A Commuter’s Guide to Laundry

by Emma P. | June 27th, 2012   

By Emma Pretto

Any commuter knows it’s a struggle to keep clothes fresh and dry in the summer months. Waiting outside for the bus, cramming into a crowded subway, or walking to the office all take a toll on your work wardrobe. Perspiration stains are inevitable and difficult to remove, but fear not! I had the pleasure of speaking with Mary Marlowe Leverette,’s Laundry Guide, about these pesky stains. Her wealth of knowledge, shared here in the form of answers and links, will help you keep your clothing as good as new. Consider it a commuter’s guide to laundry!

city commute A Commuters Guide to Laundry

TheWorkingWardrobe: Before we talk about removing sweat stains, are there any preventative measures to take with clothing before wearing?

Mary Marlowe Leverette: To lessen the yellowing and build-up that can occur on the underarms of clothing, always allow deodorants and antiperspirants to dry completely before dressing. For silks and dry clean only fabrics, dress guards will help protect the underarms and allow you to wear the garment more than once during the steamy summer.

TWW: Have you found that different types of deodorant leave different types of stains? If so, which types are the least egregious stain-makers?

MML: Every type of deodorant can cause stains and build-up; however, antiperspirants do cause more yellowing on light colored garments than plain deodorants.

TWW: Which fabrics are easiest to wash and remove stains from?

MML: It is easier and less expensive to remove perspiration stains from garments that are machine washable. Man-made fibers tend to hold odors longer because hot water is not recommended for everyday washing. Cotton is one of the easiest fabrics to clean.

TWW: And the question all commuters want the answer to: what is the best way to remove sweat stains?

MML: To remove the stains in a washable garment (if it’s dry clean only, dry clean your item each time after wearing it to prevent the yellowing), here are some options:

  • 1:1:1 – One part baking soda, one part hydrogen peroxide, one part water. Make a solution of the three ingredients. You will need about 1/4 cup each of baking soda, hydrogen peroxide and water to treat one shirt. Protect the countertop with a thick white towel, rub 1:1:1 solution into stains and allow to work for at least 30 minutes. Use an old soft toothbrush or bristle brush to loosen any residue and then wash as usual in warm or cold water.
  • 1:1 – One part oxygen-based bleach (OxiClean, Clorox 2, Country Save Bleach, Purex 2 Color Safe Bleach), one part ammonia. DO NOT USE CHLORINE BLEACH. In a well-ventilated room, wearing rubber gloves, mix solution well – about 2 tablespoons of each ingredient per shirt. Again, protecting countertop with thick white towel, rub solution into stains for at least 30 seconds. Wash as usual in warm or cold water.

oxiclean A Commuters Guide to Laundry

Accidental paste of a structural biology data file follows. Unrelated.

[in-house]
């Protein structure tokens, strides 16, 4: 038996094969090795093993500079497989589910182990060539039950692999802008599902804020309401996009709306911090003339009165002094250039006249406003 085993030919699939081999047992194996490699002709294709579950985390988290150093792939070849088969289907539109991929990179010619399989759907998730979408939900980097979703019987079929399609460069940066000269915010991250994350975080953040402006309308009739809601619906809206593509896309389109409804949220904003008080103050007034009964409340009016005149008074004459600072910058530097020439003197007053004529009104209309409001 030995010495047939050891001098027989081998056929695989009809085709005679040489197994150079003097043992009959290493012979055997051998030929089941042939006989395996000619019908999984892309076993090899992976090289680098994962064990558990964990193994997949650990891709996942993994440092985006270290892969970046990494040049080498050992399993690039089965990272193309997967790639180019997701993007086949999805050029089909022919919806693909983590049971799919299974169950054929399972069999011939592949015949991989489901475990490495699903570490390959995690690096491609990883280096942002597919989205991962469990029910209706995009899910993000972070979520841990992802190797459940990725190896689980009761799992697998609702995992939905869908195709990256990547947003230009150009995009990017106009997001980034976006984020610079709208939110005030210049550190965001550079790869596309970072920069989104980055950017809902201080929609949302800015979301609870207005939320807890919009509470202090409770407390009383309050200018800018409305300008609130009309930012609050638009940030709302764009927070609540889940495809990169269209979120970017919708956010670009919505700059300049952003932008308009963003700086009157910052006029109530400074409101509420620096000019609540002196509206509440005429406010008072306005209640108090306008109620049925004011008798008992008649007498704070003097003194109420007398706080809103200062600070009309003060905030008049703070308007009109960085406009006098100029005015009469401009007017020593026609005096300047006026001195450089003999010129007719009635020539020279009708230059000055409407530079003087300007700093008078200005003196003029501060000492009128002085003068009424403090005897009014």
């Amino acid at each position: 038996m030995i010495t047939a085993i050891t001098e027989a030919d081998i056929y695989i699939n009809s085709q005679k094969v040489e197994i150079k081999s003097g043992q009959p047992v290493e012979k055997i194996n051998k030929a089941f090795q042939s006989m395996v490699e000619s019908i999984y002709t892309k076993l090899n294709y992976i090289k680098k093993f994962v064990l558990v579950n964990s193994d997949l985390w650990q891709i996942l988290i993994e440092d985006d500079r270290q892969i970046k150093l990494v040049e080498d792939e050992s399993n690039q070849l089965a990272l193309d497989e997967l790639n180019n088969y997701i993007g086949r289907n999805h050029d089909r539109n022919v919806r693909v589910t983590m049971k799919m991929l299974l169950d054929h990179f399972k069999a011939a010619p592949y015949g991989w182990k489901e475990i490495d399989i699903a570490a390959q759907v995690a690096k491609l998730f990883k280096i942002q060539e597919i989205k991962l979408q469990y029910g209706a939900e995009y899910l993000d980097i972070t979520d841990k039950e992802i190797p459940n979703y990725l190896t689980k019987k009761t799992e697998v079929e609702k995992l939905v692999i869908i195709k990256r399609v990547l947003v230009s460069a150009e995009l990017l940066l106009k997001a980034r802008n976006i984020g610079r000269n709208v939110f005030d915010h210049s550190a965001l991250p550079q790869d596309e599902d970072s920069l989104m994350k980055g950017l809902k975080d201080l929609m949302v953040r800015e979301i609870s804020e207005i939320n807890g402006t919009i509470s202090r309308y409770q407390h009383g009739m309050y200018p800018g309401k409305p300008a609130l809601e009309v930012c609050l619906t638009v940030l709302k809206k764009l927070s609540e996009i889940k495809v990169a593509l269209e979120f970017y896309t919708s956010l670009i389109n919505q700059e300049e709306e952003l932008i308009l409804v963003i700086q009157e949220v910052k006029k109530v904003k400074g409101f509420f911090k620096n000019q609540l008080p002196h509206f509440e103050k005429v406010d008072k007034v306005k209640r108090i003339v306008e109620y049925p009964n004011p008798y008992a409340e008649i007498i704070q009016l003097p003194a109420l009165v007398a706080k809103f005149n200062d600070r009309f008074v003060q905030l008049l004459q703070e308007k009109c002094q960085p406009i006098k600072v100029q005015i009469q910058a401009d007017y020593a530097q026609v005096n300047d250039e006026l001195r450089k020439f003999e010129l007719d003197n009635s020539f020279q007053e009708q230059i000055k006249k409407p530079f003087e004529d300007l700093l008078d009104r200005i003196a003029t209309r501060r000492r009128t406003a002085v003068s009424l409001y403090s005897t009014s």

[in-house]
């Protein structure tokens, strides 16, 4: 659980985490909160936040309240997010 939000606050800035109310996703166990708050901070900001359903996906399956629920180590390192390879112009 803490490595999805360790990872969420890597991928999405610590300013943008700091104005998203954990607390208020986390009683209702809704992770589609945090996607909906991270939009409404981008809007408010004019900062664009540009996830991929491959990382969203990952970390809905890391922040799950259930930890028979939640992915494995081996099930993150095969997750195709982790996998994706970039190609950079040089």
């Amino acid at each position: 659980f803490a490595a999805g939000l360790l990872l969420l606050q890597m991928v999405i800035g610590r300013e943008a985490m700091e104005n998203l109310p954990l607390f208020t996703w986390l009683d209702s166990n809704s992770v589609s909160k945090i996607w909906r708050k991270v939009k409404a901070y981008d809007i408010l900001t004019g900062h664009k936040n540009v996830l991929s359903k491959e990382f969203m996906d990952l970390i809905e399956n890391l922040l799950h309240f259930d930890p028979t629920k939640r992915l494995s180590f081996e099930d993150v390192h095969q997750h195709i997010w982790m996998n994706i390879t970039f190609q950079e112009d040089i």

• For light colored shirts (blue, yellow, pink) test the solutions in an inconspicuous spot – perhaps along a hem – before trying the treatments under the arms. If there is no fading, proceed as for white shirts.
  • Darker colors may have stiffness or residue on the fabric under the arms. To remove the build-up and freshen the garments, fill the washing machine with cool water and add one cup of white vinegar. Allow shirts to soak for at least 30 minutes. Drain vinegar water and wash as usual in cool water.

TWW: Do laundering techniques differ for different articles of clothing? Would you remove stains from a silk blouse the same way as a blazer?

MML: Every garment should be cleaned following the care instruction labels sewn into the garment. Granted when some tags say “hand wash”, you can wash it on a low setting with Woolite – just make sure to put your item in a garment bag. Cashmere usually has the most confusion on dry clean versus hand wash. To keep the softness of the cashmere, hand wash your item, rinse well and never wring it out. It should be dried flat and reshaped during drying. If pressing is needed, it should be done while the garment is still damp and always on the wrong side using a press cloth between the iron and the cashmere. If the garment needs pressing between cleaning, use a steam iron and follow all pressing directions.

TWW: Do you suggest any specific stain removal products? Do you have a preference among the on-the-go stain removal products?

MML: There are several stain removal products that work very well. All of the on-the-go stain removal pens (Tide To Go, Wine Away, etc.) work equally well on washable fabrics and specific stains.

(At TWW, we swear by Oxiclean!)

TWW: Are there any natural stain removal products that can be made at home?

MML: The best natural products for home stain removal are:

  • Distilled White Vinegar
  • Baking Soda

TWW: What clothing items should always be taken to the dry cleaner and what can safely be hand-washed at home?

MML: Here is a quick list of questions that will solve the dilemma of wash or dry clean:

  • Are there spots or stains that you don’t know how to treat?
  • Is the garment made from acetate or rayon? (Both can shrink or become misshapen in water.)
  • Is there a special finish on the garment? (Stiff fabrics have a stabilizing finish to help them hold their shape that water can ruin.)
  • Is the garment difficult to iron? (Structured garments, such as suits, can be difficult to iron and often lose their shape when washed.)
  • Is the garment leather or suede?
  • Is the garment made of a fiber that you’re not familiar with and has never successfully home laundered?
  • Is the garment special to you?

If you answer “yes” to any of the above questions, take it to a professional.